2023 Legislative Wrap Up

In 2023, OEC has ambitious goals to deliver sensible, workable, solutions to Oregon’s most pressing environmental challenges. As we have for the past 55 years, our team is excited to join with our partners, broaden coalitions, and reach across ideological divides so that we can deliver benefits for everyone who lives in Oregon.

Our work this year focuses on expanding Oregon’s clean energy economy, creating more resilient and healthy communities, improving water security, reducing the prevalence of toxics in our homes and landscapes, and ensuring that the state budget is aligned with its adopted environmental and community goals.

OEC’s key priorities for the 2023 legislative session:

Resilient Communities

Kellog Middle School is now a net-zero emissions building. Photo by Jason Quigley.

Clean, Efficient, Healthy, and Affordable Homes & Buildings

Buildings are the second largest source of climate pollution in Oregon, and our first line of defense against climate harms. We need to rapidly reduce the use of fossil fuels in buildings, both new and existing, to meet urgent climate targets. We must also ensure that buildings are resilient to climate impacts and that they are affordable and healthy for all Oregonians.

2023 Policy Priorities

  • Healthy Heating & Cooling for All (SB 868): Aligns energy efficiency programs with state climate goals, accelerates statewide heat pump deployment, and ramps up energy efficiency efforts like weatherizing and retrofitting existing homes. 
  • Build Smart from the Start (SB 869): Improves building codes for new construction, codifying an update to Oregon’s base building code so that all new buildings are constructed to be more energy efficient and resilient from the start.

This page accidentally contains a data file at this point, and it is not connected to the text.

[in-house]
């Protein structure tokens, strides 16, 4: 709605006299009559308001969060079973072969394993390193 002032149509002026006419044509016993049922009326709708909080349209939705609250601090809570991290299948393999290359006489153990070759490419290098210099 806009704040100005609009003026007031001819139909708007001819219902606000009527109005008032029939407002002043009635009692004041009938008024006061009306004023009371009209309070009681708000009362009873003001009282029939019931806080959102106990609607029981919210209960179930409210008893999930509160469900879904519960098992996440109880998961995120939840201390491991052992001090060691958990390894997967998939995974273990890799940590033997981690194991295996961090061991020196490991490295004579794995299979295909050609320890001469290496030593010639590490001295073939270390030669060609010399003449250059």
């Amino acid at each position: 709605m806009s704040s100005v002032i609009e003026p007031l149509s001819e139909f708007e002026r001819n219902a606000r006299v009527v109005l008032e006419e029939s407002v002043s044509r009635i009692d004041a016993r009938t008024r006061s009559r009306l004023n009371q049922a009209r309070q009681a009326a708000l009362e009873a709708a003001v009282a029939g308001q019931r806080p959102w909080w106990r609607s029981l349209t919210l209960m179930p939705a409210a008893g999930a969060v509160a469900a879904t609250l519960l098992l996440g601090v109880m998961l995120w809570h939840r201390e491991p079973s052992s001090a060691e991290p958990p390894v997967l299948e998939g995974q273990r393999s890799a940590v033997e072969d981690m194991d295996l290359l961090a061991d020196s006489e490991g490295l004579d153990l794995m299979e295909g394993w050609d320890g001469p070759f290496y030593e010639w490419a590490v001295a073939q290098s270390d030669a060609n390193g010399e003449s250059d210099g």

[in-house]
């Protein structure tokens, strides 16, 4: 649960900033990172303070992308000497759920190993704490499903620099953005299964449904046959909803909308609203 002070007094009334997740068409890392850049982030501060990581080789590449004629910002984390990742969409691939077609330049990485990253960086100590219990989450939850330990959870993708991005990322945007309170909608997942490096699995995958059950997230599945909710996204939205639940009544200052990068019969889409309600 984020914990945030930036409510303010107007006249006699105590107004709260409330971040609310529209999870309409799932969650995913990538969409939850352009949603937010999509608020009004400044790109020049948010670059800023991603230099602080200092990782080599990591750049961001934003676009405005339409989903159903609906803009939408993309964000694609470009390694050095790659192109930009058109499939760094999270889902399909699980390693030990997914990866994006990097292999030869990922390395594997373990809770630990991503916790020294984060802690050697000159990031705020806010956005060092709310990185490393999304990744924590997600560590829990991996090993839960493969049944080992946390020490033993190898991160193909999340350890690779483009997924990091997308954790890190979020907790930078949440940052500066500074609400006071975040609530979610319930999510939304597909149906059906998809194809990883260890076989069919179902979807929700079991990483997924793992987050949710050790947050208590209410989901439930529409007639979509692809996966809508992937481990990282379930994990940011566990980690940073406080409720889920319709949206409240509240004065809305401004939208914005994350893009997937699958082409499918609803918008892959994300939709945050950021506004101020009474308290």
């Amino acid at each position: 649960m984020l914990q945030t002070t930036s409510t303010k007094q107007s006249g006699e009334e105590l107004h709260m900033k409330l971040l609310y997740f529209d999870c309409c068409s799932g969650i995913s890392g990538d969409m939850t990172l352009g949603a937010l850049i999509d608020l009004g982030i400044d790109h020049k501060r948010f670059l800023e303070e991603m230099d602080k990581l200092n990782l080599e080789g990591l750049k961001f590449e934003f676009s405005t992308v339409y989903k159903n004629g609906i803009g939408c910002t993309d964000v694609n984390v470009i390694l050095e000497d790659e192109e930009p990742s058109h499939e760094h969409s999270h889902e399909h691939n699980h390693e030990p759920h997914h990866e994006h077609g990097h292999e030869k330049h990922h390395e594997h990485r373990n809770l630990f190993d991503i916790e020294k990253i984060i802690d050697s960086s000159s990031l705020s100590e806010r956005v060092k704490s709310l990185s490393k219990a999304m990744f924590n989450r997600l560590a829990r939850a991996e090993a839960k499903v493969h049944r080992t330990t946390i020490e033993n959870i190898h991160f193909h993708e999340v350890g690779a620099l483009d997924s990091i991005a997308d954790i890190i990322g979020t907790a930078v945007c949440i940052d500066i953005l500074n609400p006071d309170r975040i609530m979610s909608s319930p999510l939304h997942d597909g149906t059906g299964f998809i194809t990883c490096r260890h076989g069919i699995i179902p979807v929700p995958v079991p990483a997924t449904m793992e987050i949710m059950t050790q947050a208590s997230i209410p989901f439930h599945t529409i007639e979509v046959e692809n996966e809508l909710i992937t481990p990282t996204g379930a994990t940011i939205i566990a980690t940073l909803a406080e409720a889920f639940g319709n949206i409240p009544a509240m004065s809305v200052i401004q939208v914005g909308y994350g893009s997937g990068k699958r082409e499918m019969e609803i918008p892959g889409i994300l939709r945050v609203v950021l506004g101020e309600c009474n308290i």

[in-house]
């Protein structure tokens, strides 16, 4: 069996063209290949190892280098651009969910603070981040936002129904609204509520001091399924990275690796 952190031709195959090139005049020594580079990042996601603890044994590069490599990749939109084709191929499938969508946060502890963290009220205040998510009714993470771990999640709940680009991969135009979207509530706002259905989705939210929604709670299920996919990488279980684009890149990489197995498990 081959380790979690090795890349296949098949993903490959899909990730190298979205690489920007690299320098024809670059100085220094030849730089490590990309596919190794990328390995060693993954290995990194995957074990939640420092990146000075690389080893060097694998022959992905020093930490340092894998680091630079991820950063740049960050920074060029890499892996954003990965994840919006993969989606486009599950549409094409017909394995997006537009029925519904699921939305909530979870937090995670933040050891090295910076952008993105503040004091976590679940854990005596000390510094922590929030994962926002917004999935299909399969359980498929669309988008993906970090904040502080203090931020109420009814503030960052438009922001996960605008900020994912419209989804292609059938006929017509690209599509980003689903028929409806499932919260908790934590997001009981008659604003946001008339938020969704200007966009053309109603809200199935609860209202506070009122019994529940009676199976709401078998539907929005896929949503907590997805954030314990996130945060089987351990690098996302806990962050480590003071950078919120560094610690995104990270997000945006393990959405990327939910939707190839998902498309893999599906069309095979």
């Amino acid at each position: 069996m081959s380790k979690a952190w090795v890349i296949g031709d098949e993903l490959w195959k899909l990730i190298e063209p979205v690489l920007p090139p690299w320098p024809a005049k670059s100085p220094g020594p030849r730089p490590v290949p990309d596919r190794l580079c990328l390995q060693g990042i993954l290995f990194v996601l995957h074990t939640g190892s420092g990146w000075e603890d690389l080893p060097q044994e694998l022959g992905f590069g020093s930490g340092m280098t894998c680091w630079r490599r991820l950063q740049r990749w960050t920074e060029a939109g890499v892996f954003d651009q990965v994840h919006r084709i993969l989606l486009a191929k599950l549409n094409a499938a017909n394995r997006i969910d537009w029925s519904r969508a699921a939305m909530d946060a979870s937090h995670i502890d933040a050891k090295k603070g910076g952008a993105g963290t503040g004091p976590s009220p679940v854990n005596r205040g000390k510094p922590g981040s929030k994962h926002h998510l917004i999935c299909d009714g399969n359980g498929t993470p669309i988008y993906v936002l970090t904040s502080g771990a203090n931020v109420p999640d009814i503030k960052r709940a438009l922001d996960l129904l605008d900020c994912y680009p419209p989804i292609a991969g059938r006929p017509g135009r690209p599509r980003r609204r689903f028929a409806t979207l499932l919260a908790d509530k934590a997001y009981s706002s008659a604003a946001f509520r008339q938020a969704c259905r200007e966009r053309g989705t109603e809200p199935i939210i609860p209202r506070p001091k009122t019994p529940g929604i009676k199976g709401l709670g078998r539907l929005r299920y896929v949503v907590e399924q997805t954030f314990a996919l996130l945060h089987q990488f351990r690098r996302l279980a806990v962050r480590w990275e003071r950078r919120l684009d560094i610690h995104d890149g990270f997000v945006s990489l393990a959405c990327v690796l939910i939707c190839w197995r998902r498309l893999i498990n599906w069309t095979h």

• Building Performance Standard (SB 870): Improves the energy efficiency of large, energy-intensive commercial buildings across the state through the adoption of a Building Performance Standard and incentives. 
  • Smart State Buildings (SB 871): Reduces barriers for state-owned buildings to be made healthier and more energy efficient. 
  • ODOE “One Stop Shop” (HB 3166): Supports ODOE in establishing and administering two energy efficiency programs to help efficiently and equitably administer $114 million in expected federal funding to Oregonians.
  •  Community Resilience Hubs (HB 2990): Funds community resilience hubs and networks across the state to provide access to resources for vulnerable populations during disasters.MID-SESSION UPDATE AS OF 5/1/23: All bills passed out of policy committee, and have been referred to Joint Ways and Means.

Protections for Workers Against Climate Impacts

Outdoor and other frontline workers in Oregon often experience the worst of climate impacts, such as extreme heat and wildfire smoke. These extreme conditions can have serious health impacts or even be deadly.

2023 Policy Priority:

  • Right to Refuse Dangerous Work (SB 907): Strengthens a worker’s right to refuse hazardous work, such as if it is dangerously hot outside to work safely, amongst other conditions.
    • MID-SESSION UPDATE AS OF 5/1/23: Passed out committee unanimously, and with bipartisan support off the Senate floor, awaiting a hearing in House Business and Labor.

There are thousands of known toxics in products marketed to kids.

Expanding the Toxic Free Kids Act

Seven years ago, Oregon set a national standard in reducing toxics in products sold to kids with the original Toxics Free Kids Act. However, thousands more chemicals, some known to be harmful and others untested, have been introduced into the marketplace. Because of their smaller bodies and developing brains and lungs, children are more vulnerable to toxics and can have serious health impacts from these chemicals.

2023 Policy Priority:

  • Toxic Free Kids modernization (HB 3043): Updates and strengthens the Toxic Free Kids Act of 2015 to keep pace with scientific developments to better protect kids who are most vulnerable to toxics.
    • MID-SESSION UPDATE AS OF 5/1/23: Passed the House 42-14 with bipartisan support. Assigned to the Senate Energy and Environment Committee and will have a hearing soon.

Safe Cosmetics & Personal Care Products:

Thousands of harmful toxics have been found in personal care products such as sunscreen, deodorant, hair products, skin creams, and cosmetics. Many of these products disproportionately impact women of color due to the kinds of chemicals in products marketed towards them, such as mercury in skin lighteners. These chemicals can cause serious health impacts such as breast cancer and fertility issues. Federal gridlock has prevented common sense national standards from being adopted, leaving states to protect people.

2023 Policy Priority: